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Designing and psychometric evaluation of Stretching Exercise Influencing Scale (SEIS)
  1. Mohammad Hossien Delshad1,
  2. Sedigheh Sadat Tavafian2,
  3. Anoshirvan Kazemnejad3
  1. 1 PhD candidate of Department of Health Education and Health Promotion, Faculty of Medical Sciences, Tarbiat Modares University, Tehran, Iran.
  2. 2 Department of Health Education and Health Promotion, Faculty of Medical Sciences, Tarbiat Modares University, Tehran, Iran.
  3. 3 Department of Biostatistics, Faculty of Medical Sciences, Tarbiat Modares University, Tehran, Iran.
  1. Correspondence to Professor Sedigheh Sadat Tavafian; tavafian{at}modares.ac.ir

Abstract

Objective The lack of reliable and valid tools for assessing the factors that influence stretching exercises (SEs) among Iranian office employees is obvious. This study aimed to design and evaluate psychometric properties of this instrument.

Design Cross-sectional study of psychometric properties.

Setting Data were gathered from May to September 2017.

Participants Participants were 420 office employees who were working in 10 health centres affiliated to the Shahid Beheshti University of Medical Sciences in Tehran, Iran.

Primary outcome measures The instrument was designed on the basis of the constructs of the health promotion model (HPM) and extant literature. Exploratory factor analysis (EFA), Cronbach’s α and intraclass correlation coefficient (ICC) were employed to check the scale’s psychometric properties.

Results In total, 420 questionnaires were completed. The mean age of the office employees was 37.1±8.03 years. Among the 86 items, 77 items had significant item-to-total correlations (p<0.05). The results showed good internal consistency and reliability for the whole questionnaire and each domain. EFA results confirmed 53.32% of the total variance of the items yielded in 11 subscales. The ICC was acceptable (0.78, 95% CI 0.70 to 0.88).

Conclusions The Stretching Exercise Influencing Scale (SEIS) can be a reliable and valid instrument for measuring the factors that influence SEs among office employees.

Trial registration IRCT20160824295512N1

  • health informatics
  • quality In health care
  • public health

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Strengths and limitations of this study

  • The Stretching Exercise Influencing Scale (SEIS) could be a validated and reliable instrument to determine the factors that influence stretching exercises among 420 employees who work with computers in Shahid Beheshti University of Medical Sciences, Tehran, Iran.

  • In this study, the selected convenience sample from just one university may not reflect all Iranian employee population profiles, so the generalisation of the present results is limited.

  • However performing additional studies with computer users from other organisations and with different population profiles, and social, educational and cultural demographics should be accomplished to confirm the results.

  • It is also suggested that the SEIS should be justified to other languages and cultures so that it could be applied in other countries.

Introduction

Musculoskeletal disorders (MSDs) are often correlated with ergonomic risk factors and also socioeconomic characteristics of workers.1 Globally, biopsychosocial factors of the workplace affect the majority of the world’s population who spend most of their waking hours in their workplace.2 One of the most important risk factors for computer users in the work sites is prolonged sitting without doing stretching exercises (SEs).3 Work-related MSDs (WMSDs) are one of the prevalent health problems at the work sites.4 Repetitive motions, excessive inactivity or prolonged sitting as well as psychological stresses have been associated with WMSDs among computer operators.5 SEs can lead to permanent lengthening of ligaments and tendons6 and it seems to have an impact on decreasing WMSDs especially among computer operators.7 8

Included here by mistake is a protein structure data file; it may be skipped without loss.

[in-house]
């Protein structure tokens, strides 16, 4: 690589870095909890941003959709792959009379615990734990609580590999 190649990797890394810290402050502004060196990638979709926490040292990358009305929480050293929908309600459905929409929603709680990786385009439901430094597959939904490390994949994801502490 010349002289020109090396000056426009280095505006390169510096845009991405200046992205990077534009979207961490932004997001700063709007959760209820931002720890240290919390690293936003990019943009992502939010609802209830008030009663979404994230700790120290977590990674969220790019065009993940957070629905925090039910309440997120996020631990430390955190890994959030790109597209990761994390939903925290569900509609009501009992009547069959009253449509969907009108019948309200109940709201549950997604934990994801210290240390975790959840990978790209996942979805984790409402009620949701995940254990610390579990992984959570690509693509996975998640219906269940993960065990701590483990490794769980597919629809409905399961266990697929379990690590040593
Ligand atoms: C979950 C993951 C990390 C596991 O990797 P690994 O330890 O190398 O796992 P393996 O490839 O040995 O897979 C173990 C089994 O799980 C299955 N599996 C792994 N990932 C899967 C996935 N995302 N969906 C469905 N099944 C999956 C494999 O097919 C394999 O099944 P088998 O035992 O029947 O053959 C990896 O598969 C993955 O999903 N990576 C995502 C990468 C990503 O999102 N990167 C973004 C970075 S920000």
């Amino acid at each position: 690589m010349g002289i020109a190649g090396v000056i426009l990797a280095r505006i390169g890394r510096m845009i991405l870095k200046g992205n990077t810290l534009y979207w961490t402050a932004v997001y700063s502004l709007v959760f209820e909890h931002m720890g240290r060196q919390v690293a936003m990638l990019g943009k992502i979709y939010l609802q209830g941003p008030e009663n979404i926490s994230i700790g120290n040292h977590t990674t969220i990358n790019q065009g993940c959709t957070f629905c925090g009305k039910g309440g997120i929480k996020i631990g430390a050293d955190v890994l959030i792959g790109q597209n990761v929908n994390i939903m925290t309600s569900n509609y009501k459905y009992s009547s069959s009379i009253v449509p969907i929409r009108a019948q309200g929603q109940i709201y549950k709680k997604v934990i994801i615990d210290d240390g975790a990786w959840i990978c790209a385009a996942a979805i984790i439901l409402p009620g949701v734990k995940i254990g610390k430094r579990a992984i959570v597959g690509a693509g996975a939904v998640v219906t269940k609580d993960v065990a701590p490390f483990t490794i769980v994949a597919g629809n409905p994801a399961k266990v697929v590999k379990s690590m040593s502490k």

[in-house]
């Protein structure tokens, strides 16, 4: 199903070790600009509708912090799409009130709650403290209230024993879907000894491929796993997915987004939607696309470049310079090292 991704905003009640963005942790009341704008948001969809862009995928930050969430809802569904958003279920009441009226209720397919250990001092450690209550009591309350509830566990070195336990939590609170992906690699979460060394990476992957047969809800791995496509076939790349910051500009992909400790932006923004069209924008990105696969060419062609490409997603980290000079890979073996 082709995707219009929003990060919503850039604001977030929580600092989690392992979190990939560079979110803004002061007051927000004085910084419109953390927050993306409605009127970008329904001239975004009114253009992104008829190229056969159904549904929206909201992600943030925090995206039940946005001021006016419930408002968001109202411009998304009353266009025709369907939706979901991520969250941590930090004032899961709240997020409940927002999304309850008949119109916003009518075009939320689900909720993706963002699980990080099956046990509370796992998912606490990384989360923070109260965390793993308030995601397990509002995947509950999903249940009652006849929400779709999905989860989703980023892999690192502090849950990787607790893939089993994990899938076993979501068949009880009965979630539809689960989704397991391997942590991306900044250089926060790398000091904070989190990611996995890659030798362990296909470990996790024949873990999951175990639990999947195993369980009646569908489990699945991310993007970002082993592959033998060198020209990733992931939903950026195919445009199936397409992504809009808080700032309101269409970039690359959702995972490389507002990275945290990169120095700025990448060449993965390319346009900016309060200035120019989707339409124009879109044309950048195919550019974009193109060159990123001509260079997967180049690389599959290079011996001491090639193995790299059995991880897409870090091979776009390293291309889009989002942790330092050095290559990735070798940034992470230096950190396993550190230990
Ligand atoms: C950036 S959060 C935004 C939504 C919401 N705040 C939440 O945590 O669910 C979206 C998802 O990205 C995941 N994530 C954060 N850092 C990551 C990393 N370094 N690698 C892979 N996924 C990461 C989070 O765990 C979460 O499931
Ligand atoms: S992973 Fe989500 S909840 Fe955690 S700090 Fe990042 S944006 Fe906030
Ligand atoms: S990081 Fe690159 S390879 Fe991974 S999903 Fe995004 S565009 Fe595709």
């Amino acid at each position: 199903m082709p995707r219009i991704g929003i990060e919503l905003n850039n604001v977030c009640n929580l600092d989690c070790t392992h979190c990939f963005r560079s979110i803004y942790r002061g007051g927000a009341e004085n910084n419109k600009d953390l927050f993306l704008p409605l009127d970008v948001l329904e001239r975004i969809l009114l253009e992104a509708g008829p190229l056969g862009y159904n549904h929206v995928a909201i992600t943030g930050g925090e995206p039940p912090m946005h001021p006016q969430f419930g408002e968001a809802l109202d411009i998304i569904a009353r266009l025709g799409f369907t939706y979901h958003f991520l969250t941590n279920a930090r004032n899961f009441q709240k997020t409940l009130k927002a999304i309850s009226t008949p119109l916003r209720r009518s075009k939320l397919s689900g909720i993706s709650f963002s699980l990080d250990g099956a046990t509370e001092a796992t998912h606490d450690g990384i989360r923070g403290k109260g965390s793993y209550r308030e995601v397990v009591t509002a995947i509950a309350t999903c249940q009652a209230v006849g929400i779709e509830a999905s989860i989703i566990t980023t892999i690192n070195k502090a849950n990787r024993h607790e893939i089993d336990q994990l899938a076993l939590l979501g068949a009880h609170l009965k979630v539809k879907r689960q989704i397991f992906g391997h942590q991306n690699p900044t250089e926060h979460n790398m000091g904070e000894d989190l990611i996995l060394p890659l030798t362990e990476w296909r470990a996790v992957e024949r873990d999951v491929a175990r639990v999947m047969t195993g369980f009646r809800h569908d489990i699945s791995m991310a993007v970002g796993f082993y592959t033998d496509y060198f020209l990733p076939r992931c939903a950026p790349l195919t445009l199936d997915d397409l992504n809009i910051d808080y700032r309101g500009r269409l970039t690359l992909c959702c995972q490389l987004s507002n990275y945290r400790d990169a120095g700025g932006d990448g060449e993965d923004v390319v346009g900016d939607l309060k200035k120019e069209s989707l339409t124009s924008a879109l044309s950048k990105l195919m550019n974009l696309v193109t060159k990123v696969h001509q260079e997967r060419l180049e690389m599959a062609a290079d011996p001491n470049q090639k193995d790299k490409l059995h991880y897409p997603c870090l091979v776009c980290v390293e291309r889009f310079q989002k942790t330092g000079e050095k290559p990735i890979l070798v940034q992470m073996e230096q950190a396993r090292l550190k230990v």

In a previous study it was argued that inactivity and not doing SEs were prevalent among Iranian computer operators.9 The health promotion model (HPM) is one of the comprehensive models that determine the influencing factors that affect health promoting behaviours especially at work sites. This model describes factors like perceived barrier/benefit to action, perceived self-efficacy, interpersonal influences, commitment to a plan of action, immediate competing demands/preferences and situational influence on health behaviour—for instance SEs—in the context of the work site.10 However, a previous study11 showed that other factors such as stimulus control, counterconditioning and self-regulation were influencing exercise behaviours. It has been documented that not doing exercise among Iranian office workers was prevalent and, on the other hand, there was no valid instrument to measure real needs of Iranian computer users based on HPM constructs to assess the causes for not doing Stretching Exercise (SE). A previous study revealed that the weight of the influencing factors on stretching training can vary depending on the cultural context.12 Therefore, developing a reliable instrument for assessing factors influencing SEs is essential to understanding and addressing the interventional programme to promote SE. In this context, the objective of this research was to develop and validate a culturally based instrument to evaluate factors influencing SE among a sample of Iranian computer users.

Objectives

The objective of this research was to develop and validate a culturally HPM-based instrument to evaluate SE influencing factors among a sample of Iranian computer users.

Methods

This cross-sectional study was part of a PhD thesis in Tarbiat Modares University, Tehran, Iran. All the participants signed an informed written consent form to participate in this study.